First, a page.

SAN FRANCISCO — Ten of the 11 candidates for District 3 supervisor met for a town hall debate sponsored by the Middle Polk Neighborhood Association at the Holiday Inn Golden Gateway in lower Nob Hill on June 16.
The community board of the district — encompassing Chinatown, North Beach, Polk Gulch, Nob and Russian Hills, the Financial District and Fisherman’s Wharf — asked the candidates about the issues affecting the area, which is one of the most densely populated Asian Pacific American neighborhoods with approximately 31,957 Asian Pacific American residents comprising 49 percent of its residents.
All the candidates addressed the problem of homelessness in the area. According to the city’s most recent homeless report in January 2007, District 3’s homeless population has consistently been high, although not as high as District 6 (Tenderloin/SoMa/ Civic Center). District 3 had 206 homeless people at the time of the count, while District 6 had 1,239 homeless people.
David Chiu, a former assistant district attorney and one of the members of Founding Leadership Team in the Middle Polk Neighborhood Association, said that the community and city cannot provide programs without accountability. “I am supportive of affordable housing,” Chiu said.
Claudine Cheng, a director on the board of the San Francisco Planning and Urban Research Association, said the city must work alongside residents and the district to combat the problem of homelessness.
Wilma Pang, a Chinatown community activist, proposed that the community, including herself, speak with the homeless in order to better understand their needs.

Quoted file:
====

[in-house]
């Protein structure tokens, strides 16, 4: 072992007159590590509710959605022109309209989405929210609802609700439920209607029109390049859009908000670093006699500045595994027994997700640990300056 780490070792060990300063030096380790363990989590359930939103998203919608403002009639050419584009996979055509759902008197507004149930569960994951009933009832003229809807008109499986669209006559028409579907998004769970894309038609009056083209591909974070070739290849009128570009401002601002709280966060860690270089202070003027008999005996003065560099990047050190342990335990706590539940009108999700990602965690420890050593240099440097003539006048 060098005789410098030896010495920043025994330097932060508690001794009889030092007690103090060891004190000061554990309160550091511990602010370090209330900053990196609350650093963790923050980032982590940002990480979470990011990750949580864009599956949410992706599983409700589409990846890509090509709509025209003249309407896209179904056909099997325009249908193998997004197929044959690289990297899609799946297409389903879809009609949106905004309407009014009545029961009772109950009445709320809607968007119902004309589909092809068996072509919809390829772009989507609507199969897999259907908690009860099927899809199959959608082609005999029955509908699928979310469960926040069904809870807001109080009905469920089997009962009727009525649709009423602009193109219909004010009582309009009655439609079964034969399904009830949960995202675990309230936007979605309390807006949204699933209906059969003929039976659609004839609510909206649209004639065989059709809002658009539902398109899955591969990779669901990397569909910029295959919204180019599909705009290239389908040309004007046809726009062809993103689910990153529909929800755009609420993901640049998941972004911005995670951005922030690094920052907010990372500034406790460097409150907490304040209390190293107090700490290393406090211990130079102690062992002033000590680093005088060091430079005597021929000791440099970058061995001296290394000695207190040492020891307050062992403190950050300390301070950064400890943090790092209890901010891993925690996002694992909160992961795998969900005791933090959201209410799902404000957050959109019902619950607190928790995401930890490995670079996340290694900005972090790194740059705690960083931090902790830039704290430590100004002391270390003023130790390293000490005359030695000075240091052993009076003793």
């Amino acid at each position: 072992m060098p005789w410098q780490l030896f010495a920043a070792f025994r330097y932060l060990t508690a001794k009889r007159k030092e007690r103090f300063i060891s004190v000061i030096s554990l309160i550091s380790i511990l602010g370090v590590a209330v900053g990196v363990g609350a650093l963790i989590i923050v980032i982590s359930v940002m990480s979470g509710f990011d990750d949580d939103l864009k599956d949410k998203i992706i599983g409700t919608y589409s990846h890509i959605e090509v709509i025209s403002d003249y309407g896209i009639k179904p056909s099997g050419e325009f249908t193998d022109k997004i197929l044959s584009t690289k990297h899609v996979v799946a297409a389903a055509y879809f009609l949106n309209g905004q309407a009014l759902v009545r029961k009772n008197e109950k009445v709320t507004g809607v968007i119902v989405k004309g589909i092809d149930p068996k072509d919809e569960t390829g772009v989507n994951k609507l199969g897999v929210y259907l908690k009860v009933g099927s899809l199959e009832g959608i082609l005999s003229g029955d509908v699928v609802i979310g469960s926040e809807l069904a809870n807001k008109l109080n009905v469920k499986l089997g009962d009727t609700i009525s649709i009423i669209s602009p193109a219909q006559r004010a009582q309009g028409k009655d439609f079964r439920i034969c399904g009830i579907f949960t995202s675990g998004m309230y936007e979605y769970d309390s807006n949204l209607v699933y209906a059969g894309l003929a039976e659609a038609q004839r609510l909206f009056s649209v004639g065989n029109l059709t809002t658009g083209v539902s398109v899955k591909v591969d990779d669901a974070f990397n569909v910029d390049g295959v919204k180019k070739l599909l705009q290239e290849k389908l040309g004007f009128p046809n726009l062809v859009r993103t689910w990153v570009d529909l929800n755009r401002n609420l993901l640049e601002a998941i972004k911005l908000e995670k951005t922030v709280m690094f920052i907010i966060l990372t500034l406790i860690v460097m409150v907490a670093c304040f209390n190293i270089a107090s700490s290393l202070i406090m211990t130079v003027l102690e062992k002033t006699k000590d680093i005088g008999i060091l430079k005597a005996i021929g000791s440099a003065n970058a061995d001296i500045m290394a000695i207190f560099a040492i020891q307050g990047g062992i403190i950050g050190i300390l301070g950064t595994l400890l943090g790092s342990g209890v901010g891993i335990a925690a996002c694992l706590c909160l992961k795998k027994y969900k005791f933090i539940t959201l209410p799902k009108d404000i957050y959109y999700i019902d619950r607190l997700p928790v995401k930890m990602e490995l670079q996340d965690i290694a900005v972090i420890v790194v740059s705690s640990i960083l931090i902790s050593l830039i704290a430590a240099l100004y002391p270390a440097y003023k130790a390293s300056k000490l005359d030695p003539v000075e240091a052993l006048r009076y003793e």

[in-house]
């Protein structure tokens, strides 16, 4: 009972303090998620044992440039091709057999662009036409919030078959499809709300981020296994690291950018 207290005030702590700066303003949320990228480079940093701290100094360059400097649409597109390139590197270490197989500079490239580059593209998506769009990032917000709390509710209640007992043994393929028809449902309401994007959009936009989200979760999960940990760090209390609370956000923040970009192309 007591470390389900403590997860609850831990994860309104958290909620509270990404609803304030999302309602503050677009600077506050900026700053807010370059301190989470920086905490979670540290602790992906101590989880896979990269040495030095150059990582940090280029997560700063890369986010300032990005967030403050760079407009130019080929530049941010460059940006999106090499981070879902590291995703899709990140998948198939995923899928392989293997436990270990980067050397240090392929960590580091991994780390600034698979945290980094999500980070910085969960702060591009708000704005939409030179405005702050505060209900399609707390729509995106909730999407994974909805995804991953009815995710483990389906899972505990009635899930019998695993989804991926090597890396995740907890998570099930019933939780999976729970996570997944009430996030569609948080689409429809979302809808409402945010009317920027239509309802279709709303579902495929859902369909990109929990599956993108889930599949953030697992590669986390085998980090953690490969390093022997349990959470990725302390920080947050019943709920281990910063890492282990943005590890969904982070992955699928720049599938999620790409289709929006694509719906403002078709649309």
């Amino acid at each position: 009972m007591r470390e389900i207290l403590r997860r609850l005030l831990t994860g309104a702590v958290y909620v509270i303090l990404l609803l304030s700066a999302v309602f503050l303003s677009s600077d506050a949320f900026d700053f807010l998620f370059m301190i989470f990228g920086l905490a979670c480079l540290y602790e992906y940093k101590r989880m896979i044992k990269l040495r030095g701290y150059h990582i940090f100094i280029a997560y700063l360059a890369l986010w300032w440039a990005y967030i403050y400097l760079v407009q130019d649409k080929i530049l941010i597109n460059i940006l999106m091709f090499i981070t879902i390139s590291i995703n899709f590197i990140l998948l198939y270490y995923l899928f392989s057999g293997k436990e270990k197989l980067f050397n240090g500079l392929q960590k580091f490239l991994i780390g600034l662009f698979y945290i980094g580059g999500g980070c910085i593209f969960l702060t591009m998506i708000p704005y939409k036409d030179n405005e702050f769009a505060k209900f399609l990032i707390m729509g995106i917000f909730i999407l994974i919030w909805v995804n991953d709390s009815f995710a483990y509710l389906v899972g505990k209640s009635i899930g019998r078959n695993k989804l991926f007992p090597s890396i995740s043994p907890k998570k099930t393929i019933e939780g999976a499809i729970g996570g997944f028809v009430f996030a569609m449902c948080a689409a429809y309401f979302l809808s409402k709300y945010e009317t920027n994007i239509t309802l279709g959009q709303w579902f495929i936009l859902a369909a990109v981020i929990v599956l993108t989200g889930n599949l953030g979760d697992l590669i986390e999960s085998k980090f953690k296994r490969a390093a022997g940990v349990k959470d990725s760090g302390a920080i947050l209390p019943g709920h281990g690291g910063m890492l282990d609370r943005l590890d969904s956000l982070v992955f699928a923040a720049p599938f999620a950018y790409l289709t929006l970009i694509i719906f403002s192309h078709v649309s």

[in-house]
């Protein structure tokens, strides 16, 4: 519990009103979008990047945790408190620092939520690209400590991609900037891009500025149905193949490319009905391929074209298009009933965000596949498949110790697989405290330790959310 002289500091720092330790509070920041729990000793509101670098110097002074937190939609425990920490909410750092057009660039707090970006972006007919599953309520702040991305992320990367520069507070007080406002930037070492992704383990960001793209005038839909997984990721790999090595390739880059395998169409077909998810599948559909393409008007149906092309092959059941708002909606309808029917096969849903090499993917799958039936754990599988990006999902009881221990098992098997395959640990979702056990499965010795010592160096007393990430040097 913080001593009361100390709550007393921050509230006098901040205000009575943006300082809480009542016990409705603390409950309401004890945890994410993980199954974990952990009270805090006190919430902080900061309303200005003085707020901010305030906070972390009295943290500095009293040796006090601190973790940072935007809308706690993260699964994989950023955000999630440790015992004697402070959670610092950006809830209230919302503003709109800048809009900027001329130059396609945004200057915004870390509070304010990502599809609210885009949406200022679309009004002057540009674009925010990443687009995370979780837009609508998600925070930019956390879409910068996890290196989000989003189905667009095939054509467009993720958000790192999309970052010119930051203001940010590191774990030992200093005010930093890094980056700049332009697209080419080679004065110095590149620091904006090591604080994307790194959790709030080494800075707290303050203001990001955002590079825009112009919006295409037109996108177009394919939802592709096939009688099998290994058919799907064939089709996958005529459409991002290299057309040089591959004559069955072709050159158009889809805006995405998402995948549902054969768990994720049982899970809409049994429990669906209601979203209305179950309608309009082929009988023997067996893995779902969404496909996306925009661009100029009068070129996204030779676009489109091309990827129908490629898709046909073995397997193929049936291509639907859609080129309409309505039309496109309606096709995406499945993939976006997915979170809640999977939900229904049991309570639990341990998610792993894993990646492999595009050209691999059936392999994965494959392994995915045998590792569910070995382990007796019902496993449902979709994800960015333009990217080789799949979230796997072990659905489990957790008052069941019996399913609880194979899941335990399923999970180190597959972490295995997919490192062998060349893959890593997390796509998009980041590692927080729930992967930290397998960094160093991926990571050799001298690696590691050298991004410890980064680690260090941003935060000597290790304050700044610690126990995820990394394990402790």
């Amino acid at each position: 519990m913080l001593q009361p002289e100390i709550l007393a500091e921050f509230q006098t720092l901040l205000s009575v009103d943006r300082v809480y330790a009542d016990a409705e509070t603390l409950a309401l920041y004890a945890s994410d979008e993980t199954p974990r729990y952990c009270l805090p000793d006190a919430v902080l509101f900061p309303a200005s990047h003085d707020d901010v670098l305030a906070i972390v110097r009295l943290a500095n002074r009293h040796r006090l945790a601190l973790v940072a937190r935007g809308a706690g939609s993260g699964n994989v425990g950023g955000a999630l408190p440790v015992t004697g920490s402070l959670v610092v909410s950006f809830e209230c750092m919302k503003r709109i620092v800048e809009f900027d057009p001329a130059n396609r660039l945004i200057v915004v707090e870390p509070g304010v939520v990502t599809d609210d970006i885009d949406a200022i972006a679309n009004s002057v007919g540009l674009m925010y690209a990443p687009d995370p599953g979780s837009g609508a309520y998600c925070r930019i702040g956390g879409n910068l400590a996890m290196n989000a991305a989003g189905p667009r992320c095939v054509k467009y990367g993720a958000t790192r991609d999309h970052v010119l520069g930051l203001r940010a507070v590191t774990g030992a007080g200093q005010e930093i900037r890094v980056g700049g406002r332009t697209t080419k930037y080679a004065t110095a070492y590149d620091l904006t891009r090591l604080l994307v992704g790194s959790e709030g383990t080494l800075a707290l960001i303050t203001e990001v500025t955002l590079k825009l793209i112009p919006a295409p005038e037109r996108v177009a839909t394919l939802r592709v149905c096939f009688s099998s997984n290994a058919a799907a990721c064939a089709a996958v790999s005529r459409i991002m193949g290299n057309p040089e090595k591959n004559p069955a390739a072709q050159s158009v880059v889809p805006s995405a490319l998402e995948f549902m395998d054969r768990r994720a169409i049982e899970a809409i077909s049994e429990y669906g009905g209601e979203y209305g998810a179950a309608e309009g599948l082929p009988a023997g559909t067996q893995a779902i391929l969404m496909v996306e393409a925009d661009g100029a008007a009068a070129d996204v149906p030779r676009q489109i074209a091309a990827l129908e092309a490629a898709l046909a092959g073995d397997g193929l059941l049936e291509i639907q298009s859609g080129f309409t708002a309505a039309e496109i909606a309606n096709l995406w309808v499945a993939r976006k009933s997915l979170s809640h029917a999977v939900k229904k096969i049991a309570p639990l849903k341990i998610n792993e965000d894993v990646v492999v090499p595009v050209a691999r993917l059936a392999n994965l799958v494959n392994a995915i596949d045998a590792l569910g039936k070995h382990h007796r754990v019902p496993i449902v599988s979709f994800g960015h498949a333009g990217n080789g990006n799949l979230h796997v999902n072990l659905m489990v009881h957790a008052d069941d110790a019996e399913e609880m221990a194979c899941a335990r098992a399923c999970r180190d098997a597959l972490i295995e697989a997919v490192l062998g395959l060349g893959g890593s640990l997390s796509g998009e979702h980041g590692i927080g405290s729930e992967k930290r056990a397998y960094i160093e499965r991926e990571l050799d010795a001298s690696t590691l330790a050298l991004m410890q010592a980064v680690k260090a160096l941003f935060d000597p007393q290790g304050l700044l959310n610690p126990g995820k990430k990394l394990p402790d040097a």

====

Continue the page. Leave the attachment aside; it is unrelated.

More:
Joseph Alioto Jr. suggested increasing police presence on the streets. “I am a big supporter of increasing the police force, adding 150 more police in the budget,” Alioto said.
Another trend in the district is the decline of small businesses, which are being hit by a mix of high overhead costs, taxes and lower amounts of foot traffic.
“I want to see that regulations are squarely applied and policies are reviewed,” Cheng said.
Chiu promised to help “city contracts get back to San Francisco” and said he sees potential in diversifying business.
Pang proposed looking into tourism “to strengthen small business.” Tourism brought in an estimated $8.2 billion citywide in 2007.
When asked about strategies to fight crime, all three APA candidates strongly endorsed using law enforcement, though Chiu also supports a reform to police station locations. They also support a collaboration between law enforcement and the community to reduce crime.
“The community needs to work with the police department and conduct a series of meetings on how the residents can solve it,” Pang said.
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